F O R E W O R D By Amir N. Hanna Staff Officer Transportation Research Board This report presents a recommended Guide for Conducting Forensic Investigations of High- way Pavements. The guide includes a practical and logical process for conducting forensic investigations of pavements to help understand the reasons behind premature failures or exceptionally good performance, and to collect data for use in developing or calibrating performance-prediction models. The information obtained from these investigations will provide a basis for improving pavement design and construction practices. The material contained in the report will be of immediate interest to state materials, pavement, and construction engineers, design consultants, paving contractors, and others involved in the different aspects of pavement design and construction. Forensic investigations of highway pavements are generally conducted to (1) investigate underlying causes of premature pavement failures; (2) understand the factors contributing to exceptional pavement performance and longevity; and (3) collect data to support devel- opment and/or calibration of performance prediction models. Although forensic investiga- tions have frequently been conducted by highway agencies, these investigations have often been conducted following different practices and have focused on a specific issue, and their processes and findings have not been adequately documented, making it difficult to use the generated data in other studies. In addition, there are no widely accepted guidelines for con- ducting these investigations that consider relevant factors, such as functional and structural performance, material-related distress, pavement type, sampling and testing requirements, and sequence of activities. Research was needed to identify and evaluate current practices for conducting forensic investigations and develop a rational process that consider all rel- evant factors and provide a realistic means for conducting these investigations. Also, there was a need to incorporate this process into a Guide for Conducting Forensic Investigations of Highway Pavements to help highway agencies conduct cost-effective investigations that will enhance understanding of pavement performance and provide the necessary data for improving pavement design and analysis procedures and construction practices. Under NCHRP Project 1-49, âGuidelines for Conducting Forensic Investigation of High- way Pavements,â Fugro Consultants, Inc. of Austin, Texas worked with the objective of developing a Guide for Conducting Forensic Investigations of Highway Pavements. In pursuing this objective, the research recognized that forensic investigations are generally concerned with acquiring and evaluating data to identify the causes of premature pavement failure; understand the factors contributing to longevity of pavements; and document/understand observed performance and support development and/or calibration of performance pre- diction models (e.g., for use in local calibration of the models contained in the AASHTO Pavement MEâthe Mechanistic-Empirical Pavement Design Guide [MEPDG]). The data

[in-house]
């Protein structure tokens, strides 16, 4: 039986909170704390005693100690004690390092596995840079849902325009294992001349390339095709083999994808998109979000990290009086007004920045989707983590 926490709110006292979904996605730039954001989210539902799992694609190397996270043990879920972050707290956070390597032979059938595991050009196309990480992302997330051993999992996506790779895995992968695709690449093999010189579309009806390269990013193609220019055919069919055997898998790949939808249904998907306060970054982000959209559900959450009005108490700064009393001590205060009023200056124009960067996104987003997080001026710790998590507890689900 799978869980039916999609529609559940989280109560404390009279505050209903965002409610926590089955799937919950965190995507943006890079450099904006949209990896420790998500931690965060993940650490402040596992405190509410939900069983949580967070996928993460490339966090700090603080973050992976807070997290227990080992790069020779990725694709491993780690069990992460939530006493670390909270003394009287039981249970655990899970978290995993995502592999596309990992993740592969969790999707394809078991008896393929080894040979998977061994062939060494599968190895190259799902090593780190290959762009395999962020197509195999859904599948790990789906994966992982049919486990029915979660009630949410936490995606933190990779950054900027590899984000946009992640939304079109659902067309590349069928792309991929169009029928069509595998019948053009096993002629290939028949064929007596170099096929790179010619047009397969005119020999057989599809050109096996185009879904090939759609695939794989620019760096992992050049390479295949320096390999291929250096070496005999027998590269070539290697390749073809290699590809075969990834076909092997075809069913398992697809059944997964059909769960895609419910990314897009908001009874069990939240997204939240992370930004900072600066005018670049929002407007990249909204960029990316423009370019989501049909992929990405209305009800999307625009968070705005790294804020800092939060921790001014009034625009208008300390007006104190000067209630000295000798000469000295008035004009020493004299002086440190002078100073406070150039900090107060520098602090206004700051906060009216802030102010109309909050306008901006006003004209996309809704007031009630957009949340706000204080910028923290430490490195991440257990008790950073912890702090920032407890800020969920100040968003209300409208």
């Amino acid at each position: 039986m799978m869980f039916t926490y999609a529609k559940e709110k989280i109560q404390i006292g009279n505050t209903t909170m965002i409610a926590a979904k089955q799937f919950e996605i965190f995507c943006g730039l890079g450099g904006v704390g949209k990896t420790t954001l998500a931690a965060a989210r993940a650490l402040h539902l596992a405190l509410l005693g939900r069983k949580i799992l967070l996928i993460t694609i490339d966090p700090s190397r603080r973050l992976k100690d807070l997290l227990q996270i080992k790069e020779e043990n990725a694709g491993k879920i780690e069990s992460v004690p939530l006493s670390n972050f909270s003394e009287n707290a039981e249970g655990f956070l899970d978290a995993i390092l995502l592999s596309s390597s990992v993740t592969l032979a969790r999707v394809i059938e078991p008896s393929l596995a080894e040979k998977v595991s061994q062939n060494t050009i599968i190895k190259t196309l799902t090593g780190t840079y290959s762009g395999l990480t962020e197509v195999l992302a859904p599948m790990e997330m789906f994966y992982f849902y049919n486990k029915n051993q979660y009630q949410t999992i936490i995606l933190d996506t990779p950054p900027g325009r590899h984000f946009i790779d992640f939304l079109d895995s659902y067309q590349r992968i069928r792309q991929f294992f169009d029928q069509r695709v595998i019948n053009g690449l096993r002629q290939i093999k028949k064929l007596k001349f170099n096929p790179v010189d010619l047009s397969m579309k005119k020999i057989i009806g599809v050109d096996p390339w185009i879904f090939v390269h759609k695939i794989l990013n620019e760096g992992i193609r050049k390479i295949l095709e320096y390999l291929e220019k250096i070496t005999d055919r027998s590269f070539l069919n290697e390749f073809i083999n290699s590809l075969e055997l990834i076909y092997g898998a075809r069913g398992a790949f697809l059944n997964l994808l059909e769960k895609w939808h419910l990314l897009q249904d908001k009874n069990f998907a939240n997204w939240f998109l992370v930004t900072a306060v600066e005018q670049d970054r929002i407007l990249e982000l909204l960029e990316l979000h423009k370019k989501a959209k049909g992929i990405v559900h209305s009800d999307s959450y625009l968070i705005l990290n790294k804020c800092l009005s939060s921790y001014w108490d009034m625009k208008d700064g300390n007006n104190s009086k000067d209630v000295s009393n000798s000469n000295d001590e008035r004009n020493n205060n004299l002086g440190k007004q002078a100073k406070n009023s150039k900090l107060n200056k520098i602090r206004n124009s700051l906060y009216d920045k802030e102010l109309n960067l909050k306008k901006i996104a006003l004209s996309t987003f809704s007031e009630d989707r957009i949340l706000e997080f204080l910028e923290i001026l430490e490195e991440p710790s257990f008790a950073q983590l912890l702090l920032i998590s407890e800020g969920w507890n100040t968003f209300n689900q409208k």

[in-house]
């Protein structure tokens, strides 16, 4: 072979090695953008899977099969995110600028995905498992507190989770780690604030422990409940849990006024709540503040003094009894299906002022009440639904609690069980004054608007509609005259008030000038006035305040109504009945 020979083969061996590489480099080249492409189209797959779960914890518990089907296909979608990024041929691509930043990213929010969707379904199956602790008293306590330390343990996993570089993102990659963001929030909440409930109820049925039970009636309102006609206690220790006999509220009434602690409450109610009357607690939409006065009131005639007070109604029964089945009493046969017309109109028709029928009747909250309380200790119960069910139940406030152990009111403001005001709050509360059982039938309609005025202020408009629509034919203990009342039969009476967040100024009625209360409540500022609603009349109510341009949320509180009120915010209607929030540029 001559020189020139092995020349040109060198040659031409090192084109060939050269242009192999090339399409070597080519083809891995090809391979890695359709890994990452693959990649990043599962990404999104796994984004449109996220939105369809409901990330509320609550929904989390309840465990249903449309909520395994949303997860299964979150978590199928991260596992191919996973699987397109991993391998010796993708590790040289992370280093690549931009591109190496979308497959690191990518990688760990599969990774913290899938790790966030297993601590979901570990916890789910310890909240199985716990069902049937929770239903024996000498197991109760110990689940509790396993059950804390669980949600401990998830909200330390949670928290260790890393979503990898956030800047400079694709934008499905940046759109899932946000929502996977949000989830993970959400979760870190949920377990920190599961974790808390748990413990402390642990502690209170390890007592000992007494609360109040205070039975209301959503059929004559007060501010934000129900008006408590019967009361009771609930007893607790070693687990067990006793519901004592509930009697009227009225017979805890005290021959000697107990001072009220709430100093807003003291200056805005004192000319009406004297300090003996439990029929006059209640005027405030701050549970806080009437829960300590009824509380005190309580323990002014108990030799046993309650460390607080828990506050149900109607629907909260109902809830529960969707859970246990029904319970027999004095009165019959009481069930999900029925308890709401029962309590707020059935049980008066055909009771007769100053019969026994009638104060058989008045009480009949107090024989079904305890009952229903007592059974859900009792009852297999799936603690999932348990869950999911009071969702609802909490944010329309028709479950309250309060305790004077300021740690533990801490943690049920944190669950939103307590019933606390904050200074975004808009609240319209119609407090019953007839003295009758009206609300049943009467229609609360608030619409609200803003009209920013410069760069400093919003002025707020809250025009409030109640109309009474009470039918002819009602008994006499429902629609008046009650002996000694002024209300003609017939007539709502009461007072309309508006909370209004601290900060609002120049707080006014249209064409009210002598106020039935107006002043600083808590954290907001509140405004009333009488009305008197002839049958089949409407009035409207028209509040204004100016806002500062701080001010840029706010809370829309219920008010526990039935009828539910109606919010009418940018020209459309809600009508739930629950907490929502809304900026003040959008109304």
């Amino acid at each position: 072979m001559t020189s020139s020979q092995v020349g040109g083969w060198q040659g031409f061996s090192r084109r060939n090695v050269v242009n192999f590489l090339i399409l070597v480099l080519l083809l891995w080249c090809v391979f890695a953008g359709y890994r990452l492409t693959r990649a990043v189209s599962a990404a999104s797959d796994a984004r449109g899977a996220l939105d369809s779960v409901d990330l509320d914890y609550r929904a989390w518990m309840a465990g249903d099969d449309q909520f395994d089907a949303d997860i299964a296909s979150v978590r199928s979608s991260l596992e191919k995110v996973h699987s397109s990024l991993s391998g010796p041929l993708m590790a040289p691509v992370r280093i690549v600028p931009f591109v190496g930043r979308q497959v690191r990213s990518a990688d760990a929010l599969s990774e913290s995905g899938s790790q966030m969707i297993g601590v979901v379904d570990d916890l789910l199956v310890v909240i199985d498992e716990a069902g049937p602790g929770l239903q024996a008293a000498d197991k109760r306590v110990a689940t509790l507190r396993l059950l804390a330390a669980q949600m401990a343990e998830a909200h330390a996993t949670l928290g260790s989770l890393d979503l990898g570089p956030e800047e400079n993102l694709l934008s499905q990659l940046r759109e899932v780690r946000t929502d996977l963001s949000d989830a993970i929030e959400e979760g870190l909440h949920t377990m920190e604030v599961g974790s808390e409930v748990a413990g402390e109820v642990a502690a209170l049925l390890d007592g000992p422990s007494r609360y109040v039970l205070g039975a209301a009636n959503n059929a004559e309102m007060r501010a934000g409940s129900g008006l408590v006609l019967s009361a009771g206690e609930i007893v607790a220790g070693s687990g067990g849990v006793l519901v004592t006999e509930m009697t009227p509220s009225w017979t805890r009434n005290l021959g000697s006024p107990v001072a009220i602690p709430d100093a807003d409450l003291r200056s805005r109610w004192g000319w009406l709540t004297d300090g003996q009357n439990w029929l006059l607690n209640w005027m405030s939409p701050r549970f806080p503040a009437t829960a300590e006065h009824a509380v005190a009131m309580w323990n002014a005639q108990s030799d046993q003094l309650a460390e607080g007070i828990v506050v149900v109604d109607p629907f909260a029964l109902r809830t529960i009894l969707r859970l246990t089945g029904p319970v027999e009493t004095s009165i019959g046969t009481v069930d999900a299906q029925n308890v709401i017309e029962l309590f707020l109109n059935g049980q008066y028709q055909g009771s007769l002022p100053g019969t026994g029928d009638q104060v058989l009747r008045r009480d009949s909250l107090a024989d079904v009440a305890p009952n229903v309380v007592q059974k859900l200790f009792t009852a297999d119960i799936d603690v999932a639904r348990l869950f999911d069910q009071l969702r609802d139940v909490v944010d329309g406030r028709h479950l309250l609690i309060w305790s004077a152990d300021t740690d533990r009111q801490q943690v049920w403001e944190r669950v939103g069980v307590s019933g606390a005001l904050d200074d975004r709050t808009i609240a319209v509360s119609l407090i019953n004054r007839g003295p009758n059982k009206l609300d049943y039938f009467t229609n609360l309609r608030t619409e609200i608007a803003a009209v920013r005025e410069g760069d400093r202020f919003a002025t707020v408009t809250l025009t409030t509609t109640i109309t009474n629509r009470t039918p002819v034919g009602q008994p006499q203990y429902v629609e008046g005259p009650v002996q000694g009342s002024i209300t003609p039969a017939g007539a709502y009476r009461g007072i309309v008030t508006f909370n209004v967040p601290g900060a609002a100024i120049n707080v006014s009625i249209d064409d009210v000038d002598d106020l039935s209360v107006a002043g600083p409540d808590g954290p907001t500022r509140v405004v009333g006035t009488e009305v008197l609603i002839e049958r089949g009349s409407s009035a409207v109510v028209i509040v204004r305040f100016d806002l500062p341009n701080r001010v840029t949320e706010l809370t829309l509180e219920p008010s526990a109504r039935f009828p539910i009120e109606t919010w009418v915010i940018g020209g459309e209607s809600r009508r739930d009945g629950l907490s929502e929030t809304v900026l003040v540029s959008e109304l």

acquired from these investigations can then be used to enhance pavement design and con- struction practices. To accomplish this objective, the research identified and evaluated tra- ditional and innovative processes for conducting forensic investigations of pavements and incorporated the best practices into a rational Guide for Conducting Forensic Investigations of Highway Pavements. The process contained in the guide is structured in three phases to allow review after each phase and identify the most appropriate actions for subsequent phases. In this manner, actions that optimize use of resources and enhance the potential for achieving the investigationâs objective will be identified and implemented. The process is supplemented by examples of pavement investigations to illustrate the application of the guide and a set of forms to facilitate recording and use of the acquired data. A summary of the research performed to develop the guide is presented as an attachment to the guide.
C O N T E N T S 1 Chapter 1 Introduction 1 1.1 Background 2 1.2 Objective 2 1.3 Scope 2 1.4 Investigation Approach 3 1.5 Organization of the Guide 5 Chapter 2 General Investigation Philosophy 5 2.1 Understanding Pavement Performance 6 2.2 Recognizing Data and Information Needs 8 2.3 Avoiding Premature Conclusions 8 2.4 Pavement Performance Investigation Scenarios 9 2.5 Investigation Phases 13 Chapter 3 Investigation Request and Preliminary Investigation 13 3.1 Preparing a Forensic Investigation Request 13 3.2 Evaluating a Forensic Investigation Request 14 3.3 Record of Decision to Proceed or Not to Proceed with Investigation 14 3.4 Initiating a Forensic Investigation 14 3.5 Undertaking the Preliminary Investigation 16 3.6 Preparing a Preliminary Investigation Report and Record of Decision 17 Chapter 4 Initial Forensic Investigation Plan 17 4.1 Selecting a Project Investigation Team 19 4.2 Pre-Investigation Site Visit 27 4.3 Preparing a Cost Estimate 27 4.4 Writing an Initial Investigation Plan 28 4.5 Approval of Initial Investigation Plan and Record of Decision 29 Chapter 5 Non-Destructive Testing 29 5.1 Implementing the Initial Investigation Plan 29 5.2 Non-Destructive Testing Analysis 38 5.3 Interim Report 38 5.4 Decision to Continue or Terminate the Study 39 Chapter 6 Final Investigation Plan 39 6.1 Finalizing the Investigation Plan 42 6.2 Approval of the Final Investigation Plan and Record of Decision 43 Chapter 7 Destructive and Laboratory Testing 43 7.1 Investigation Arrangements 43 7.2 Visual Assessments 45 7.3 Key Issues Concerning Destructive Testing 58 7.4 Key Issues Concerning Laboratory Testing
60 Chapter 8 Data Analysis, Hypothesis Testing, and Final Report 60 8.1 Data Analysis and Hypothesis Testing 61 8.2 Forensic Investigation Report 61 8.3 Record of Decision 62 Chapter 9 Investigation Close-Out 62 9.1 Investigation Review 62 9.2 Actions Resulting from the Forensic Investigation 63 9.3 Investigation Close-Out 64 References 65 Appendix A Generic Issues 72 Appendix B Case Studies 83 Appendix C Example Forms 129 Appendix D Example Checklists 136 Attachment Guide for Conducting Forensic Investigations of Highway Pavements: Background Research Note: Many of the photographs, figures, and tables in this report have been converted from color to grayscale for printing. The electronic version of the report (posted on the Web at www.trb.org) retains the color versions.